4 months ago
The best financial advice I've ever received and how you can use it.
Taking great financial advice is key to financial success.
A wealthy man told me to INVEST MY MONEY when I was young.
As I entered Starbucks, an older man was leaving. I noticed his watch and expensive-looking shirt, not like the guy in the photo, but one made of fine fabric like vicuna wool, which can only be shorn every two to three years. His Bentley confirmed my suspicions about his wealth.
This guy looked like James Bond, so I asked him how to get rich like him.
"Drug dealer?" he laughed.
Whether he was telling the truth, I'll never know, and I didn't want to be an accessory, but he quickly added, "Kid, invest your money; it will do wonders." He left.
When he told me to invest, he didn't say what. Later, I realized the investment game has so many levels that even if he drew me a blueprint, I wouldn't understand it.
The best advice I received was to invest my earnings. I must decide where to invest.
I'll preface by saying I'm not a financial advisor or Your financial advisor, but I'll share what I've learned from books, links, and sources. The rest is up to you.
Invest your Money
Money is money, whether you call it cake, dough, moolah, benjamins, paper, bread, etc.
If you're lucky, you can buy one of the gold shirts in the photo.
Investing your money today means putting it towards anything that could be profitable.
According to the website Investopedia:
“Investing is allocating money to generate income or profit.”
You can invest in a business, real estate, or a skill that will pay off later.
Everyone has different goals and wants at different stages of life, so investing varies.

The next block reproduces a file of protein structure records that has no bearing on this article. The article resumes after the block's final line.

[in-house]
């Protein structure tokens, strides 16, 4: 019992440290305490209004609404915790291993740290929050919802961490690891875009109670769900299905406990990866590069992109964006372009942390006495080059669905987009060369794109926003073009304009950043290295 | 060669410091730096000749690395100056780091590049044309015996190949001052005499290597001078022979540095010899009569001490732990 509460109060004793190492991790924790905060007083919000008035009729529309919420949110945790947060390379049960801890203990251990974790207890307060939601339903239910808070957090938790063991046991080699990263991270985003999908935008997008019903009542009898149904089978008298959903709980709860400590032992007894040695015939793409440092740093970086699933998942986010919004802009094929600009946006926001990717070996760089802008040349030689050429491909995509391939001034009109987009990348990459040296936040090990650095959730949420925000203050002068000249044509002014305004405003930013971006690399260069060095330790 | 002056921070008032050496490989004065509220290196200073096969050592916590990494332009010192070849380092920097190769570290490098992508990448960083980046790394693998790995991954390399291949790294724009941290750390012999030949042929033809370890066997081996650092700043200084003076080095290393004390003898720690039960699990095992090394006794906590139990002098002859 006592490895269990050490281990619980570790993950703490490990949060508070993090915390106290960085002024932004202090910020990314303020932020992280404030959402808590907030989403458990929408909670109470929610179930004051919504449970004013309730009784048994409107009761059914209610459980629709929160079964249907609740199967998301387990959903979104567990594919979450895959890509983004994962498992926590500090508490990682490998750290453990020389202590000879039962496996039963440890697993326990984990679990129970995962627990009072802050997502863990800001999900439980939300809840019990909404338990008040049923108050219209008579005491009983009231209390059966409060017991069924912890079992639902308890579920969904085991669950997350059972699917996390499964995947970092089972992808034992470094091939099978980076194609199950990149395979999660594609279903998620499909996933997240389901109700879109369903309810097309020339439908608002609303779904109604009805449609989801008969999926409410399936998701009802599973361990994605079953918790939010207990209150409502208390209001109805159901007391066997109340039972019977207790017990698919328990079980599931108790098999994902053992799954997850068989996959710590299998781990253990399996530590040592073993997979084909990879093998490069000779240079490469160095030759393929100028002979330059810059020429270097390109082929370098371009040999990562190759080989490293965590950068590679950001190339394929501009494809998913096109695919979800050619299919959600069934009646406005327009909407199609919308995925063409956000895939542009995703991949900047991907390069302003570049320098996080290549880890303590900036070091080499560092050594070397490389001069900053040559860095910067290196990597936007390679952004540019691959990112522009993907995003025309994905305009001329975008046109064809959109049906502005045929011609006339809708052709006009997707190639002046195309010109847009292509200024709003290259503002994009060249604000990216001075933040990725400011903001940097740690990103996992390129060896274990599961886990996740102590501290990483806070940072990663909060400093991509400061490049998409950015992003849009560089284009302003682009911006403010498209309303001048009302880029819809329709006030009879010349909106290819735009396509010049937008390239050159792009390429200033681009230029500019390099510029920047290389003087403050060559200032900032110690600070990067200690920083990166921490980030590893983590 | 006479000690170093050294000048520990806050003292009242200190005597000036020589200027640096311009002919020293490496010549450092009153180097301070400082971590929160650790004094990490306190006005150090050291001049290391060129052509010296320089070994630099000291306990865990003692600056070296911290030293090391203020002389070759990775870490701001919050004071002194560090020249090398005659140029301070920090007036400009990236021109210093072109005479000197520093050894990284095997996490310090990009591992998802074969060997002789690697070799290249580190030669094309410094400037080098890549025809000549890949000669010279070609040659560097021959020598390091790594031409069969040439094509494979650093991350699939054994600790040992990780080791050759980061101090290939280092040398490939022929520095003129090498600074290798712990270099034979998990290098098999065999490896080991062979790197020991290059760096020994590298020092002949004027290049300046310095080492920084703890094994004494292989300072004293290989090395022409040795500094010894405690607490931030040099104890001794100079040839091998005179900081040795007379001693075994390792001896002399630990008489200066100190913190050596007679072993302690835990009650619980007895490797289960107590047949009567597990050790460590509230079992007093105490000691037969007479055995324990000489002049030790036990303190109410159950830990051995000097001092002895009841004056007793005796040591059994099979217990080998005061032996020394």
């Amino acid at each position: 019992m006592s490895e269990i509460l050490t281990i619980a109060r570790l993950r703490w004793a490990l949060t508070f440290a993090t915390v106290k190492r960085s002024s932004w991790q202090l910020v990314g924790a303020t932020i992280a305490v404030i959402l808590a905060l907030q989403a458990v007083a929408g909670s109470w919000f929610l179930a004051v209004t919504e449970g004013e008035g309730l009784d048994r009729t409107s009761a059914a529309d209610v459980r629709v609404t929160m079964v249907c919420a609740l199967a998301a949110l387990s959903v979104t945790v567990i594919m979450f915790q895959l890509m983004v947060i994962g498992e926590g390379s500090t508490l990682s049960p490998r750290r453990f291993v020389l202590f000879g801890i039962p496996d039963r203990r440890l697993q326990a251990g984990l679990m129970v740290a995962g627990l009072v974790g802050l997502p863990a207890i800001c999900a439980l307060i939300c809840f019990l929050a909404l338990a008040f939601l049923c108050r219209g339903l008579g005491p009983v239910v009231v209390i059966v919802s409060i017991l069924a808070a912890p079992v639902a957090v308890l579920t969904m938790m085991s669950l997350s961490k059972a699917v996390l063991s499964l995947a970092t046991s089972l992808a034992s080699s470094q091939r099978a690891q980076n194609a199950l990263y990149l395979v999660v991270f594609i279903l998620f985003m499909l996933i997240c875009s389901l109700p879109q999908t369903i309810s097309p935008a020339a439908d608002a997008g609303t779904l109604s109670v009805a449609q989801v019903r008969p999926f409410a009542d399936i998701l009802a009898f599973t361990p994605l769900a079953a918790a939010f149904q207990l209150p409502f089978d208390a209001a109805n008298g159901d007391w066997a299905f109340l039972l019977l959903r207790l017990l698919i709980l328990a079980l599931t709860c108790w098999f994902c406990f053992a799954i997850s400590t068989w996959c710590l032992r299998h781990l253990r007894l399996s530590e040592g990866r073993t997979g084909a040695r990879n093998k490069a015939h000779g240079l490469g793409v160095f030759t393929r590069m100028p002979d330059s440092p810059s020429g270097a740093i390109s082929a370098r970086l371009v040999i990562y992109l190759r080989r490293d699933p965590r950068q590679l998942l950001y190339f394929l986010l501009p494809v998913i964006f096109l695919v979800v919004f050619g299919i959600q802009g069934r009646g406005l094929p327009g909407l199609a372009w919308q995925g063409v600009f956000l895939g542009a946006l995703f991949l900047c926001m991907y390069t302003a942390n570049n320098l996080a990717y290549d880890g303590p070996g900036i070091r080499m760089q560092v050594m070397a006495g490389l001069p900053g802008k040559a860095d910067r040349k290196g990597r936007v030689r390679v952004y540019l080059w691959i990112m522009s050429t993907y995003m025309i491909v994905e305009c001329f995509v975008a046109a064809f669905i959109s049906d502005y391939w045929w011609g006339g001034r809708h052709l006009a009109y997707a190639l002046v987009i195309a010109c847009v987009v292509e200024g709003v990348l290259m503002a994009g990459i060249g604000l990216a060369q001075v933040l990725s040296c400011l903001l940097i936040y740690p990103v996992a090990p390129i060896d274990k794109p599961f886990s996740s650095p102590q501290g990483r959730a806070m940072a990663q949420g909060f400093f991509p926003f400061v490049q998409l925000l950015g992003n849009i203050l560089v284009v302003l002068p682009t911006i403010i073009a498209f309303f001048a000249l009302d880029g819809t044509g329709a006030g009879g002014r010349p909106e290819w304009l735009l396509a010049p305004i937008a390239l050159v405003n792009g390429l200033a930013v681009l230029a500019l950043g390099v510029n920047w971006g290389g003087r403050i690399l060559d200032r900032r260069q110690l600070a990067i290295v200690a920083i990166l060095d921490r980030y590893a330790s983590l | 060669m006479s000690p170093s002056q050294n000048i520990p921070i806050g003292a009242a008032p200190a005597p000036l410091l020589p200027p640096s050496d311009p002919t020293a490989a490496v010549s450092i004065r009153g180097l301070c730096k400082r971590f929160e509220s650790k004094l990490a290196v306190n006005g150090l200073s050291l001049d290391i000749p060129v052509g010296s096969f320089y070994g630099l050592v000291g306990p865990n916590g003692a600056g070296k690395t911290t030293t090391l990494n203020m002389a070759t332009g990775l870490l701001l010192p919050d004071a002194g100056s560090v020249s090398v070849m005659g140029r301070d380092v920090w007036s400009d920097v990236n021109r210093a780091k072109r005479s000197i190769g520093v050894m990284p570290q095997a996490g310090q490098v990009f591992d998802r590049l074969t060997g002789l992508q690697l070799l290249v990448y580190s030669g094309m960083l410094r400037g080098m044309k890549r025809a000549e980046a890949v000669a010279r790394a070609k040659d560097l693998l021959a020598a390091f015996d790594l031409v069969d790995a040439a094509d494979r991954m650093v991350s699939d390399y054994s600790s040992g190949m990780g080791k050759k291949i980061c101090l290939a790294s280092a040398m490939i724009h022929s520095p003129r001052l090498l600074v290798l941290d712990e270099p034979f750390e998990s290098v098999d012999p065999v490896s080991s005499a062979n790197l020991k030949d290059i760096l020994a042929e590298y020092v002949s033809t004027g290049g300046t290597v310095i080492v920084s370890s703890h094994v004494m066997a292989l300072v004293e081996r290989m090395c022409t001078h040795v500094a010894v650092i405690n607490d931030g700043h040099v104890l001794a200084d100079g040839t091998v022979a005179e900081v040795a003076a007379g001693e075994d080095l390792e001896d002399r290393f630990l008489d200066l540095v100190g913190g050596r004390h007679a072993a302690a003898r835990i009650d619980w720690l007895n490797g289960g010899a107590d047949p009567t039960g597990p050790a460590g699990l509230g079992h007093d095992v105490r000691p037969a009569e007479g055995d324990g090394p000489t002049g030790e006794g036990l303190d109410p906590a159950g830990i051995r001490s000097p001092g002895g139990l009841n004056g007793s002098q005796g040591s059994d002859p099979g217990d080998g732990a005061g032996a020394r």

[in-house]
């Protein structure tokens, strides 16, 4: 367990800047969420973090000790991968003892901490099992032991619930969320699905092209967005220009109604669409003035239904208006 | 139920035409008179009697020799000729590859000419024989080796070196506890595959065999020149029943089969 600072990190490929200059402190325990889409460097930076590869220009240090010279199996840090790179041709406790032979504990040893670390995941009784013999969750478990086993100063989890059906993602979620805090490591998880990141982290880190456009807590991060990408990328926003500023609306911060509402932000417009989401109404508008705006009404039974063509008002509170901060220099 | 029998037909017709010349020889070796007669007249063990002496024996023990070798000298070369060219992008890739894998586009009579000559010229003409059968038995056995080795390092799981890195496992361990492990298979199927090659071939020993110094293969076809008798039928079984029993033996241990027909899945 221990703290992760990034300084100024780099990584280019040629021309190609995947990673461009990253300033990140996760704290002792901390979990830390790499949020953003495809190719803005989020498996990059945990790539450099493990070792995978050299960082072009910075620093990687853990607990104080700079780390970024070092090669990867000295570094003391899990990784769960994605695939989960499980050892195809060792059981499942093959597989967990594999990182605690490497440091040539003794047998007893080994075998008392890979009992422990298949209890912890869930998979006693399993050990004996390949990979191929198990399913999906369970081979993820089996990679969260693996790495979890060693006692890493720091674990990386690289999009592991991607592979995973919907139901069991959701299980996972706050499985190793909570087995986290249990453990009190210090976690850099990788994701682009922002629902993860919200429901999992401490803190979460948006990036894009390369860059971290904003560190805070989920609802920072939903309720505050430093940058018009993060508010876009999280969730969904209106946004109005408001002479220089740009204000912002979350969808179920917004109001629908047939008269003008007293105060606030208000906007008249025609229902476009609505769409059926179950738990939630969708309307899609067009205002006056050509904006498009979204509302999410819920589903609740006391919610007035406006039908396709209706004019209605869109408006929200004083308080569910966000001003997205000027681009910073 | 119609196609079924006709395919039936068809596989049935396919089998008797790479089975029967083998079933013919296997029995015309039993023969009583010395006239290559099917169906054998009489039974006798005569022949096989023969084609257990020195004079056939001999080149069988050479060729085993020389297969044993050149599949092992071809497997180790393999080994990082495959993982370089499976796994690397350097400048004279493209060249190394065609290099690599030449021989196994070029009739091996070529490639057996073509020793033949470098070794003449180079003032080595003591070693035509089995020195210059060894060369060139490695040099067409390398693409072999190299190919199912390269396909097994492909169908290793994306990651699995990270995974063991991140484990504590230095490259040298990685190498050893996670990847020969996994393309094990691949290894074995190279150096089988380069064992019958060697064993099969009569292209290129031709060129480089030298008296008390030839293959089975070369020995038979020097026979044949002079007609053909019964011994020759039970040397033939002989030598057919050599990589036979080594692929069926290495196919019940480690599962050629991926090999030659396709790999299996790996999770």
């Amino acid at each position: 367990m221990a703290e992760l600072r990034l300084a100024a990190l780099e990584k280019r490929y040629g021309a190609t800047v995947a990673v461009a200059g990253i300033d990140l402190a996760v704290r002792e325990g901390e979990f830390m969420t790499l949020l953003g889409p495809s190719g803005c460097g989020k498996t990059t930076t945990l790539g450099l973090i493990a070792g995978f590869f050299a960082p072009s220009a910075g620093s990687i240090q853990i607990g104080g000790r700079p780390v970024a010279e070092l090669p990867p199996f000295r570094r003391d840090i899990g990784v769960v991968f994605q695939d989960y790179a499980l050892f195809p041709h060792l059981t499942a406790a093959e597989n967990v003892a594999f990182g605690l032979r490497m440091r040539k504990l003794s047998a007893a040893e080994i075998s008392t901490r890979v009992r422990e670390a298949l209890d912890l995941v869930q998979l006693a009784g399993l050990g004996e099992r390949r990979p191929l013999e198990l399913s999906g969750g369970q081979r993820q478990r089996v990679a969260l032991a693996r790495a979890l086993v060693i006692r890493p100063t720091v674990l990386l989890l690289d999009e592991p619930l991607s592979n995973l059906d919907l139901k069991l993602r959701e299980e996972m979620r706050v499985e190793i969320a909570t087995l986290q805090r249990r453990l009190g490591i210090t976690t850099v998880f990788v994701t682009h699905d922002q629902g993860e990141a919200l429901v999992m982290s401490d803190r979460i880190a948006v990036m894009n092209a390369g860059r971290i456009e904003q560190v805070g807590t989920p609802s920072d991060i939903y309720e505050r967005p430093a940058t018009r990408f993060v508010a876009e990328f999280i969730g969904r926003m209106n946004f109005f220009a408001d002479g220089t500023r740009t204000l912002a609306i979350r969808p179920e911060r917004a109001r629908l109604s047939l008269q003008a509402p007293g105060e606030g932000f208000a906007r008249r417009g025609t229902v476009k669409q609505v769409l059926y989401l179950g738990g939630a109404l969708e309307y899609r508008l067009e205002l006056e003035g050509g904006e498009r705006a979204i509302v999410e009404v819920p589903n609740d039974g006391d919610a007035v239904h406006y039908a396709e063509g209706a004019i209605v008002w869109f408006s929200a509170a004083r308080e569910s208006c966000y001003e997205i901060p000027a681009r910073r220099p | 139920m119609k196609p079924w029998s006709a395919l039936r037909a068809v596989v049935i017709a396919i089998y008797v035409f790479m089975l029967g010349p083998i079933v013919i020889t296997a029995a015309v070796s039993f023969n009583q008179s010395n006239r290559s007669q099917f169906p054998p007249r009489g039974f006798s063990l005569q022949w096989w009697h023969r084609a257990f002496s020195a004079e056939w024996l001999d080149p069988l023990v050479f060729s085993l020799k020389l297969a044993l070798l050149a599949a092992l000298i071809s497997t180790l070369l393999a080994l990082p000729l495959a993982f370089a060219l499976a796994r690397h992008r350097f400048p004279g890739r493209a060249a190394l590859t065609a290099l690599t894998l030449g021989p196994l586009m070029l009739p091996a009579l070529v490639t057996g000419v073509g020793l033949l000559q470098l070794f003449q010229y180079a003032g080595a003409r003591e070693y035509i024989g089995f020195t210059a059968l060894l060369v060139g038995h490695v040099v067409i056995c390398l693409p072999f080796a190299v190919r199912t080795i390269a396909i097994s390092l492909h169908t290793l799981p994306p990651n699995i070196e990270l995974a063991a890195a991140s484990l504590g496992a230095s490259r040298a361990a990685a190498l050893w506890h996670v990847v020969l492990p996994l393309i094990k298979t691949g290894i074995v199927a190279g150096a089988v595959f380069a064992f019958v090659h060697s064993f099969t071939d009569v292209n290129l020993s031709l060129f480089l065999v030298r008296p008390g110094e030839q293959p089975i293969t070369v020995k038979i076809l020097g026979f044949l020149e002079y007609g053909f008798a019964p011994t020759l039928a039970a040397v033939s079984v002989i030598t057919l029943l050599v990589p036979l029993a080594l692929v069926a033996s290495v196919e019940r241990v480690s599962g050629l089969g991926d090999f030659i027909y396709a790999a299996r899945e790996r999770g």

He was probably a sugar daddy with his Bentley, nice shirt, and Rolex.
In my twenties, I started making "good" money; now, in my forties, with a family and three kids, I'm building a legacy for my grandkids.
“It’s not how much money you make, but how much money you keep, how hard it works for you, and how many generations you keep it for.” — Robert Kiyosaki.
Money isn't evil, but lack of it is.
Financial stress is a major source of problems, according to studies.
Being broke hurts, especially if you want to provide for your family or do things.
“An investment in knowledge pays the best interest.” — Benjamin Franklin.
Investing in knowledge is invaluable. Before investing, do your homework.
You probably didn't learn about investing when you were young, like I didn't. My parents were in survival mode, making investing difficult.
In my 20s, I worked in banking to better understand money.
So, why invest?
Growth requires investment.
Investing puts money to work and can build wealth. Your money may outpace inflation with smart investing. Compounding and the risk-return tradeoff boost investment growth.
Investing your money means you won't have to work forever — unless you want to.
Two common ways to make money are;
-interest or capital gains from investments.
Capital gains can help you invest.
“How many millionaires do you know who have become wealthy by investing in savings accounts? I rest my case.” — Robert G. Allen
If you keep your money in a savings account, you'll earn less than 2% interest at best; the bank makes money by loaning it out.